Researchers have discontinued further studies on anti-AIDS vaginal gel in Africa and India, following results of recent trials, which indicated that it could enhance the risk of HIV infection, instead of reducing it.
The gel in question, called Ushercell, contains a cotton-based compound called cellulose sulfate. This gel is developed by Polydex Pharmaceuticals, a company in Toronto.
More than 50% of AIDS infections in Africa concern women and girls. Researchers have been contemplating the employment of other protective measures which could be used by women, even without the knowledge of their partners. Scientists thought this would help in the scenario of many men refusing to use any protection during sex.
A study with 1,500 women in South Africa, Benin, Uganda, and India had to be halted during this week after a supervising board observed an increase in HIV infections among women using the gel, in contrast to women who were given an inactive medication.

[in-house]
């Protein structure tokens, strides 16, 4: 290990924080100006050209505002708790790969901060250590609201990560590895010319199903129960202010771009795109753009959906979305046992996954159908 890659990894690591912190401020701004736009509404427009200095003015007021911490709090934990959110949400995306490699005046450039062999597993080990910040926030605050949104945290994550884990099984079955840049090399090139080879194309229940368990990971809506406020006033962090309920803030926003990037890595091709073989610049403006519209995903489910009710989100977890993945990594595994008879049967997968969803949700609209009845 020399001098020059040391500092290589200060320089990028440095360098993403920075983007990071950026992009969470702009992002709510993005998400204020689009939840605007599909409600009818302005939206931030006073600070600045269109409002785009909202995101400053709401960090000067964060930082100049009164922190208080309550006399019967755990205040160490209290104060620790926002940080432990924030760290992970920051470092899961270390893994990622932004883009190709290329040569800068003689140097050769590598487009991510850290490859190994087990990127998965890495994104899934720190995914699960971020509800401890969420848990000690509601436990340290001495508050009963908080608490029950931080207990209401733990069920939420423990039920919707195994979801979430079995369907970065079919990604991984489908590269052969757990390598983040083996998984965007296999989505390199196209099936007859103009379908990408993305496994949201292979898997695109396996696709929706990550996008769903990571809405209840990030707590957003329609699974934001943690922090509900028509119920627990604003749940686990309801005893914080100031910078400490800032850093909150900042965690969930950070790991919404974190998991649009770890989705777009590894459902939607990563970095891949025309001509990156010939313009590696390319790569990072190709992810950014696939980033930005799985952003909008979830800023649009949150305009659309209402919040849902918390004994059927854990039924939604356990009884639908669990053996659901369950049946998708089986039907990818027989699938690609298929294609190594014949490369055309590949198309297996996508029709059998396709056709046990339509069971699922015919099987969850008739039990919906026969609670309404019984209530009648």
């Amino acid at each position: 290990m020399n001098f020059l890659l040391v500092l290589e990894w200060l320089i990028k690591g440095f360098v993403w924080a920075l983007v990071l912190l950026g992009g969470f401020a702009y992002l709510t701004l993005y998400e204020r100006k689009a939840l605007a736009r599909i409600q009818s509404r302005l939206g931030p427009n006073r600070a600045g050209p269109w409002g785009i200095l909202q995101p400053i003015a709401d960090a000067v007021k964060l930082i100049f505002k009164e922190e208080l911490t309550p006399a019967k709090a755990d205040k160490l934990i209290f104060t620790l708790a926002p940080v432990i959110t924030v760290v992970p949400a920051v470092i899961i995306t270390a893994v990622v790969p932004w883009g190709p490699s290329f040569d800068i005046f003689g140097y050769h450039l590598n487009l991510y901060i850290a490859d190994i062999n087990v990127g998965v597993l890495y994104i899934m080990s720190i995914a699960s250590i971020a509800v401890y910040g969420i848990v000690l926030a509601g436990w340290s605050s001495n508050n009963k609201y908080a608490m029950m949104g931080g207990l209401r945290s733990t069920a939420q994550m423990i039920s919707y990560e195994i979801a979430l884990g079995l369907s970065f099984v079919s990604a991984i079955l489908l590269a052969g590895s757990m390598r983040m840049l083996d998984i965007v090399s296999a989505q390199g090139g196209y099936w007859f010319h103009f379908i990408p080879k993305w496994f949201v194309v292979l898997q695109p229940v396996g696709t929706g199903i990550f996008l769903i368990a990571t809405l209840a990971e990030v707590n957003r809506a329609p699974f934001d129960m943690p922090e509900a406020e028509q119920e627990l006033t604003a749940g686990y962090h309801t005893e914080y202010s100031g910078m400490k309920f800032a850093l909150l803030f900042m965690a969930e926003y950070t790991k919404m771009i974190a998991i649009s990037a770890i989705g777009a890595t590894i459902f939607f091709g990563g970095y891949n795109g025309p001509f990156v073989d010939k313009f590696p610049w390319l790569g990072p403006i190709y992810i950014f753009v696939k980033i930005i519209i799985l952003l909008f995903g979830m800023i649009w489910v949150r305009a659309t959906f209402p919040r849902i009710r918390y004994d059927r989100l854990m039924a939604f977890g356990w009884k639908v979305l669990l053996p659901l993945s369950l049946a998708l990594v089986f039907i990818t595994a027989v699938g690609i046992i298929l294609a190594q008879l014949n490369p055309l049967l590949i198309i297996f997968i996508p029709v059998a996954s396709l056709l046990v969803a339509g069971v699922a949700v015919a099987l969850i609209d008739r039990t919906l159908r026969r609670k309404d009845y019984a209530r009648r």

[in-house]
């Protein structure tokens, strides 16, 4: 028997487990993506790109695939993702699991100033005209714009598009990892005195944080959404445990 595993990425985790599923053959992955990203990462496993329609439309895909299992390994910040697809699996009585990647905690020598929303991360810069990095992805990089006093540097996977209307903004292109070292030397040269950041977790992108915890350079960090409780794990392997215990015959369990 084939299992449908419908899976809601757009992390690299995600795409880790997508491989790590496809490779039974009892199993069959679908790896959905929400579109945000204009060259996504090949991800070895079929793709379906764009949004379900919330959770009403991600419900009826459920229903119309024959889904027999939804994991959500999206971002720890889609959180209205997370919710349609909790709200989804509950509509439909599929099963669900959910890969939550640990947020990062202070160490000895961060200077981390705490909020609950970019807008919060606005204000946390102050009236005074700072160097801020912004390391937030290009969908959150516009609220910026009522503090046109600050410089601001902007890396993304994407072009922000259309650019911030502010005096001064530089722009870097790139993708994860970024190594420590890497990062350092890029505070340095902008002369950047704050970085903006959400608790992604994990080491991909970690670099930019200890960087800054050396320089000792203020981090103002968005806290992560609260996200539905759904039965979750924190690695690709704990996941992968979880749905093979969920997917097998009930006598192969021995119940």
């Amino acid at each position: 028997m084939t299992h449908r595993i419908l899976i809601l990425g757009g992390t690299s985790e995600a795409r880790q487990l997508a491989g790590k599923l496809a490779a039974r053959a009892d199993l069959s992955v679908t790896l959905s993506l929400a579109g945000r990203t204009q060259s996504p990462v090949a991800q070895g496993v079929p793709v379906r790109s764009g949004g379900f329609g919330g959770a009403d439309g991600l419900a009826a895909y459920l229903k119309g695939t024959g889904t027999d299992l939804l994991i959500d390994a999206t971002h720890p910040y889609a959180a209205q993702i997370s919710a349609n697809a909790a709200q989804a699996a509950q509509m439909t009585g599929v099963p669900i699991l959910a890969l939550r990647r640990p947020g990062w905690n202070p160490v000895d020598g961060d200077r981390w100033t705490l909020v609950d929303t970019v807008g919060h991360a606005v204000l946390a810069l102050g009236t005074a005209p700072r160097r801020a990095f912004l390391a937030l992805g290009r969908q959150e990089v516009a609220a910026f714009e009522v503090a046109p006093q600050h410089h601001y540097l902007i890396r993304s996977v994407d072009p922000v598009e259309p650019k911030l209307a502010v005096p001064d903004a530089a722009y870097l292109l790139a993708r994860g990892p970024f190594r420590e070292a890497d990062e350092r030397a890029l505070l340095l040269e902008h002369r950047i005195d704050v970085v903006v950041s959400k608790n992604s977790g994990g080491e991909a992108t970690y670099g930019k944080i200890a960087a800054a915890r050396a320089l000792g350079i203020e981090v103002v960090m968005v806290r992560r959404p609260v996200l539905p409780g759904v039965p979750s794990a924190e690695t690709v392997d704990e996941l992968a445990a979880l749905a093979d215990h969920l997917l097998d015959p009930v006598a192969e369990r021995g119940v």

"I cannot think of any biological basis for these findings, and I hope that further analysis of all of the data may shed further light on this important question," said USAID's research chief, Jeff Spieler.
"We did not find any evidence of greater risk of HIV infection," said a statement from Dr. Vera Halpern, who had spearheaded the Nigeria study. "But we also found no evidence that the product was effective."
Almost eleven trials had been conducted in The United States to evaluate the effectiveness of this gel, which had found the product to be safe and effective.